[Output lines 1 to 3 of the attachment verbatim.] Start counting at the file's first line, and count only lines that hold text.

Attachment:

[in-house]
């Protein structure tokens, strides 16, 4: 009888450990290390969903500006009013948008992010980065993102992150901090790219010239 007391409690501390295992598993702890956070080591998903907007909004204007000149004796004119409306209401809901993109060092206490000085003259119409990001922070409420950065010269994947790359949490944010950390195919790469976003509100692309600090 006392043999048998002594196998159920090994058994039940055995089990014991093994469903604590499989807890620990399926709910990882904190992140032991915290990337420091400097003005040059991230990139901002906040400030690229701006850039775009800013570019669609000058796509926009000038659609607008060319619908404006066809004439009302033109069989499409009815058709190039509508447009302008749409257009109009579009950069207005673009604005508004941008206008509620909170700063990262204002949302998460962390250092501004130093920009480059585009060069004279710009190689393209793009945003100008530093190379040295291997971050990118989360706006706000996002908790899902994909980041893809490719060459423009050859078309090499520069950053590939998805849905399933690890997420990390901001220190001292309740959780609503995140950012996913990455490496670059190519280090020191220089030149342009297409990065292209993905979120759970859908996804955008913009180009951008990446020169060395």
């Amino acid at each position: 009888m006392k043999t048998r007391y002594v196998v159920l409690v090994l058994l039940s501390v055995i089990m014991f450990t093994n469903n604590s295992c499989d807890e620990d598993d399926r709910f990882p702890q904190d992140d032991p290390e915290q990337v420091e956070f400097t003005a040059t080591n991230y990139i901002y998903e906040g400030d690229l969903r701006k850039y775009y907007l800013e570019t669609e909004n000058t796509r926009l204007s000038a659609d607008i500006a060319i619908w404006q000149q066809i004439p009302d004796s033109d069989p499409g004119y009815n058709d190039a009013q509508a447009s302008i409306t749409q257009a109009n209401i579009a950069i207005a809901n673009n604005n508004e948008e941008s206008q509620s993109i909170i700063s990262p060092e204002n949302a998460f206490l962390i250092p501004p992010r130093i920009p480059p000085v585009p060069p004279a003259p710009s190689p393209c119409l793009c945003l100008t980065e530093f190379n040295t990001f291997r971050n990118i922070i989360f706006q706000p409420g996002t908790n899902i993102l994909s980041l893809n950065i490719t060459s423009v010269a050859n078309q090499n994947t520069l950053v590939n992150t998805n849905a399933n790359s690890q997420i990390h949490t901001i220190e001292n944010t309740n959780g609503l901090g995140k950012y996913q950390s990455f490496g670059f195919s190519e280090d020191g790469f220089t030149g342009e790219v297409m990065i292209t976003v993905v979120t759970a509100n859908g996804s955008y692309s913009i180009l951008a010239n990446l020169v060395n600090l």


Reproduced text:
[in-house]
């Protein structure tokens, strides 16, 4: 009888450990290390969903500006009013948008992010980065993102992150901090790219010239 007391409690501390295992598993702890956070080591998903907007909004204007000149004796004119409306209401809901993109060092206490000085003259119409990001922070409420950065010269994947790359949490944010950390195919790469976003509100692309600090 006392043999048998002594196998159920090994058994039940055995089990014991093994469903604590499989807890620990399926709910990882904190992140032991915290990337420091400097003005040059991230990139901002906040400030690229701006850039775009800013570019669609000058796509926009000038659609607008060319619908404006066809004439009302033109069989499409009815058709190039509508447009302008749409257009109009579009950069207005673009604005508004941008206008509620909170700063990262204002949302998460962390250092501004130093920009480059585009060069004279710009190689393209793009945003100008530093190379040295291997971050990118989360706006706000996002908790899902994909980041893809490719060459423009050859078309090499520069950053590939998805849905399933690890997420990390901001220190001292309740959780609503995140950012996913990455490496670059190519280090020191220089030149342009297409990065292209993905979120759970859908996804955008913009180009951008990446020169060395």
């Amino acid at each position: 009888m006392k043999t048998r007391y002594v196998v159920l409690v090994l058994l039940s501390v055995i089990m014991f450990t093994n469903n604590s295992c499989d807890e620990d598993d399926r709910f990882p702890q904190d992140d032991p290390e915290q990337v420091e956070f400097t003005a040059t080591n991230y990139i901002y998903e906040g400030d690229l969903r701006k850039y775009y907007l800013e570019t669609e909004n000058t796509r926009l204007s000038a659609d607008i500006a060319i619908w404006q000149q066809i004439p009302d004796s033109d069989p499409g004119y009815n058709d190039a009013q509508a447009s302008i409306t749409q257009a109009n209401i579009a950069i207005a809901n673009n604005n508004e948008e941008s206008q509620s993109i909170i700063s990262p060092e204002n949302a998460f206490l962390i250092p501004p992010r130093i920009p480059p000085v585009p060069p004279a003259p710009s190689p393209c119409l793009c945003l100008t980065e530093f190379n040295t990001f291997r971050n990118i922070i989360f706006q706000p409420g996002t908790n899902i993102l994909s980041l893809n950065i490719t060459s423009v010269a050859n078309q090499n994947t520069l950053v590939n992150t998805n849905a399933n790359s690890q997420i990390h949490t901001i220190e001292n944010t309740n959780g609503l901090g995140k950012y996913q950390s990455f490496g670059f195919s190519e280090d020191g790469f220089t030149g342009e790219v297409m990065i292209t976003v993905v979120t759970a509100n859908g996804s955008y692309s913009i180009l951008a010239n990446l020169v060395n600090l």